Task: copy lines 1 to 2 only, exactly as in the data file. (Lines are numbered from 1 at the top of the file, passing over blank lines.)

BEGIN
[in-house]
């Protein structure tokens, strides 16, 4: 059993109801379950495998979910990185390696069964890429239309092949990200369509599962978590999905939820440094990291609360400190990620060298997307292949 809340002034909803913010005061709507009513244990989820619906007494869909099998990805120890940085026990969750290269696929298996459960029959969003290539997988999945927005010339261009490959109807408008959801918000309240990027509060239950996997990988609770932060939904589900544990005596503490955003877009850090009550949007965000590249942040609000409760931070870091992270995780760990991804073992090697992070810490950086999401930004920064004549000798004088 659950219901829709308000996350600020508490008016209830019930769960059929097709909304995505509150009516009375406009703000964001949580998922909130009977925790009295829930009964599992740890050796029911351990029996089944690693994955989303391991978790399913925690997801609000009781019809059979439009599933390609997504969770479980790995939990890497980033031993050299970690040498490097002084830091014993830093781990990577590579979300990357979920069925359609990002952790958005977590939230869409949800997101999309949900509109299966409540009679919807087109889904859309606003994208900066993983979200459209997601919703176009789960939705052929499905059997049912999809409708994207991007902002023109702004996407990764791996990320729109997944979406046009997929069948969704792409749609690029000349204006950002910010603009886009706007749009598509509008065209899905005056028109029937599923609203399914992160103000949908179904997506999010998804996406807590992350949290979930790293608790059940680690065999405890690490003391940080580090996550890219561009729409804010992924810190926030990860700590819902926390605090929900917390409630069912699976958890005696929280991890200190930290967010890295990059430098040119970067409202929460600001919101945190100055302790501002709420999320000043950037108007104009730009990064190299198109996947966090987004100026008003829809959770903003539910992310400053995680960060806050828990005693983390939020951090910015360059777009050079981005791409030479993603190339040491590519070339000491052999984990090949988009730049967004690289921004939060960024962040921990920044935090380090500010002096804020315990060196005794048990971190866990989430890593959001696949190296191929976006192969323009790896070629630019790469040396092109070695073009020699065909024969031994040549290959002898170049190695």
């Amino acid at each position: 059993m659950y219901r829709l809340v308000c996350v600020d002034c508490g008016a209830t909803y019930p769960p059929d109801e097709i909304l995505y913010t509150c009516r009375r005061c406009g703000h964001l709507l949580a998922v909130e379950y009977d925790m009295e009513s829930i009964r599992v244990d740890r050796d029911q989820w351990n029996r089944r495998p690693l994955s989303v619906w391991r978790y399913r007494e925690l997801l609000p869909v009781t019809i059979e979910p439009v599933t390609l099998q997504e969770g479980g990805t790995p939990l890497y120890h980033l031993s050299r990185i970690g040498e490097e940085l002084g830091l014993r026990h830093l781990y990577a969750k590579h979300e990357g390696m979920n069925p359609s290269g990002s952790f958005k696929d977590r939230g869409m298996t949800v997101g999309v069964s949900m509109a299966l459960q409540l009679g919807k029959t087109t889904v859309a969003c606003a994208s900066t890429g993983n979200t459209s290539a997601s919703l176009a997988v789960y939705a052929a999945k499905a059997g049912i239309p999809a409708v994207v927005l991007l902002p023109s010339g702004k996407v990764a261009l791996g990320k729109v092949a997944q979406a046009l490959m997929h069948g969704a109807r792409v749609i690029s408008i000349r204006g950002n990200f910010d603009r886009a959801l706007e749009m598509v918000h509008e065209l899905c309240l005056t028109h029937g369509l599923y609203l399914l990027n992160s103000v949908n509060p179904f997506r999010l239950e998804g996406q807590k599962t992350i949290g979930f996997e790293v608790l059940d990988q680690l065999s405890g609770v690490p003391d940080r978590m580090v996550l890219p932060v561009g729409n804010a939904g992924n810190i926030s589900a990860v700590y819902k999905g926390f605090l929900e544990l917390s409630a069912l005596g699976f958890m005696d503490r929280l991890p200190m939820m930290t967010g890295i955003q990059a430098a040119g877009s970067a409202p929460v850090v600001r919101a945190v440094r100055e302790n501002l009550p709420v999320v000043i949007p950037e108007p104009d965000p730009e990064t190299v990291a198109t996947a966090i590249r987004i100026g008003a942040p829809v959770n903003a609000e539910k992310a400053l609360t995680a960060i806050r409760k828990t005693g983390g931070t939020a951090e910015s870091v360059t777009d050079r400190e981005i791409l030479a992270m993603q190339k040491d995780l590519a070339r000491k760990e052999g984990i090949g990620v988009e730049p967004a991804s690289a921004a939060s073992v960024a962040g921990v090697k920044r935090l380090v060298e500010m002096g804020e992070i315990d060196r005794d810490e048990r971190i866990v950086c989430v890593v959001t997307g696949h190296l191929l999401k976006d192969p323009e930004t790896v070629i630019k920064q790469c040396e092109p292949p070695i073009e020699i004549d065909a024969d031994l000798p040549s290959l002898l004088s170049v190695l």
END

[in-house]
């Protein structure tokens, strides 16, 4: 059993109801379950495998979910990185390696069964890429239309092949990200369509599962978590999905939820440094990291609360400190990620060298997307292949 809340002034909803913010005061709507009513244990989820619906007494869909099998990805120890940085026990969750290269696929298996459960029959969003290539997988999945927005010339261009490959109807408008959801918000309240990027509060239950996997990988609770932060939904589900544990005596503490955003877009850090009550949007965000590249942040609000409760931070870091992270995780760990991804073992090697992070810490950086999401930004920064004549000798004088 659950219901829709308000996350600020508490008016209830019930769960059929097709909304995505509150009516009375406009703000964001949580998922909130009977925790009295829930009964599992740890050796029911351990029996089944690693994955989303391991978790399913925690997801609000009781019809059979439009599933390609997504969770479980790995939990890497980033031993050299970690040498490097002084830091014993830093781990990577590579979300990357979920069925359609990002952790958005977590939230869409949800997101999309949900509109299966409540009679919807087109889904859309606003994208900066993983979200459209997601919703176009789960939705052929499905059997049912999809409708994207991007902002023109702004996407990764791996990320729109997944979406046009997929069948969704792409749609690029000349204006950002910010603009886009706007749009598509509008065209899905005056028109029937599923609203399914992160103000949908179904997506999010998804996406807590992350949290979930790293608790059940680690065999405890690490003391940080580090996550890219561009729409804010992924810190926030990860700590819902926390605090929900917390409630069912699976958890005696929280991890200190930290967010890295990059430098040119970067409202929460600001919101945190100055302790501002709420999320000043950037108007104009730009990064190299198109996947966090987004100026008003829809959770903003539910992310400053995680960060806050828990005693983390939020951090910015360059777009050079981005791409030479993603190339040491590519070339000491052999984990090949988009730049967004690289921004939060960024962040921990920044935090380090500010002096804020315990060196005794048990971190866990989430890593959001696949190296191929976006192969323009790896070629630019790469040396092109070695073009020699065909024969031994040549290959002898170049190695």